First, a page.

Project

The Evolution of Inclusion: Three Decades of Policies and Programmes To Manage Exits From Armed Groups in Colombia

A history of DDR policy and programming in Colombia and lessons learned that can be applied to other contexts.

Date Published
17 Sep 2021
Project Status
Completed

The United Nations supports a range of efforts that aim to resolve conflicts and build peace. Part of the UN’s conflict resolution and peacebuilding infrastructure is dedicated to supporting and implementing interventions that provide the conditions and means for individuals formerly associated with armed groups to successfully transition to civilian life. Much of the UN’s attention over the last 30 years has been oriented to efforts, commonly termed disarmament, demobilization, and reintegration (DDR), to help individual ex-combatants reintegrate into civilian society - often to bolster peace processes or manage potential spoilers following a peace agreement. In recent years, the UN has supported DDR in contexts where there is no semblance of a peace process, during active conflict, and in places rife with listed terrorist group activity. Alongside these and other challenges, DDR interventions have developed over time and become broader in scope and ambition. Despite important lessons learned as a result, there remains a gap in knowledge on which models work effectively, for whom, and under which conditions. This scarcity of knowledge undermines effective UN and Member State programming, mandating, policymaking, and resource allocation, and ultimately decreases prospects for sustainable peace.

The objective of this report is to provide a history of DDR policy and programming in Colombia and derive lessons learned that can be applied to other contexts. The paper pays special attention to how international and national factors (including the work of the UN) have influenced the design and implementation of relevant interventions in Colombia; how policy and programmatic decision-making have served the overarching goal of conflict resolution in the country; and what the impact of these factors and decisions has been on children, women, and ethnic minorities within the population of individuals formerly associated with armed groups. This paper traces the shifts and policy and programmatic outcomes that have shaped Colombia’s approach to DDR today. It draws on an extensive literature review and more than 15 interviews conducted between November 2020 and August 2021 with stakeholders involved in the design and implementation of relevant interventions at different points of Colombia’s history, to better understand the evolution of Colombia’s approach to disengagement policy and programming.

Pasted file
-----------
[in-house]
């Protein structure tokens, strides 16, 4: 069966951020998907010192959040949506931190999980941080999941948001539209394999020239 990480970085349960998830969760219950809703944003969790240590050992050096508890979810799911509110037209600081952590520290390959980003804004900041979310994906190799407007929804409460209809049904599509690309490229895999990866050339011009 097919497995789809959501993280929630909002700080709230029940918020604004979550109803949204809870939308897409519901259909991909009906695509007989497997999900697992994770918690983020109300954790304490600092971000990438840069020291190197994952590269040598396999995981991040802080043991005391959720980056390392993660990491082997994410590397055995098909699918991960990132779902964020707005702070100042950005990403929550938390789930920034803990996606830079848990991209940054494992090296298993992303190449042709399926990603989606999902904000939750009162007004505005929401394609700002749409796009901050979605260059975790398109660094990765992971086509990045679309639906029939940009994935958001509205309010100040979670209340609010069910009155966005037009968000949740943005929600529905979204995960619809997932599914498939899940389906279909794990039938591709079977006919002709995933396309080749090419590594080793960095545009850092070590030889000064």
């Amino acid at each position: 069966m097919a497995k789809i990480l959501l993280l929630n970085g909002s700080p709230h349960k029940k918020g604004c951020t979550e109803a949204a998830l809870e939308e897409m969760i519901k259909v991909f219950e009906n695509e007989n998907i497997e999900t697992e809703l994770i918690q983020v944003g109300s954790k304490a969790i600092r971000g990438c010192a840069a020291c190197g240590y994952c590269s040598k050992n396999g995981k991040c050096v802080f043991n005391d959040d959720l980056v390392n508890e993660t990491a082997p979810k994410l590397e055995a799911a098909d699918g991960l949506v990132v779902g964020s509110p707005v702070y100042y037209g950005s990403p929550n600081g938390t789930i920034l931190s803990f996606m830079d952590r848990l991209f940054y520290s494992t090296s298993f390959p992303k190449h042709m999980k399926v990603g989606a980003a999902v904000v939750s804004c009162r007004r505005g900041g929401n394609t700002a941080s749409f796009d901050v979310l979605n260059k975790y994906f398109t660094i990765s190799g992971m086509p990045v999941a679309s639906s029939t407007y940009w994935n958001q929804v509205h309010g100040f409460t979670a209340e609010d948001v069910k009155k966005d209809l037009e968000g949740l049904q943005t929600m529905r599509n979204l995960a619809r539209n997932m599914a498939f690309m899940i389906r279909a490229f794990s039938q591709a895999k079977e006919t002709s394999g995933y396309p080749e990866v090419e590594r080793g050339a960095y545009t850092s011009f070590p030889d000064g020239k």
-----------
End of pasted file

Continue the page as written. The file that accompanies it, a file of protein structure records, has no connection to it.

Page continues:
This report first provides an overview of the background to the Colombian conflict until the late 1980s. The subsequent section is divided into key time periods, from 1989 to the present, which represent key inflection points in Colombia’s policy and programmatic approach to DDR interventions. This analysis will also note how changes in eligibility requirements over time impacted different groups of people, by employing “differential approaches” used by stakeholders in Colombia. This section also analyses the role of the UN in DDR efforts in Colombia, reflecting the needs of the Government and other stakeholders as they evolved over the decades of national and international shifts. The report then analyses the implications of these shifts for ex-combatants themselves, the conflict, and the 2016 peace agreement between the Government and the FARC-EP, and highlights some lessons learned.

Access The Evolution of Inclusion: Three Decades of Policies and Programmes to Manage Exits from Armed Groups in Colombia here.

Access La evolución de la inclusión: Tres décadas de políticas y programas para gestionar la salida de grupos armados en Colombia here.


MEAC is supported by the Norwegian Ministry of Foreign Affairs, Switzerland’s Federal Department of Foreign Affairs (FDFA), the UK Foreign, Commonwealth and Development Office (FCDO), Irish Aid, and the UN Development Programme (UNDP), and is being run in partnership with the UN Department of Peace Operations (DPO), UNICEF, the International Organization for Migration (IOM), and the World Bank.

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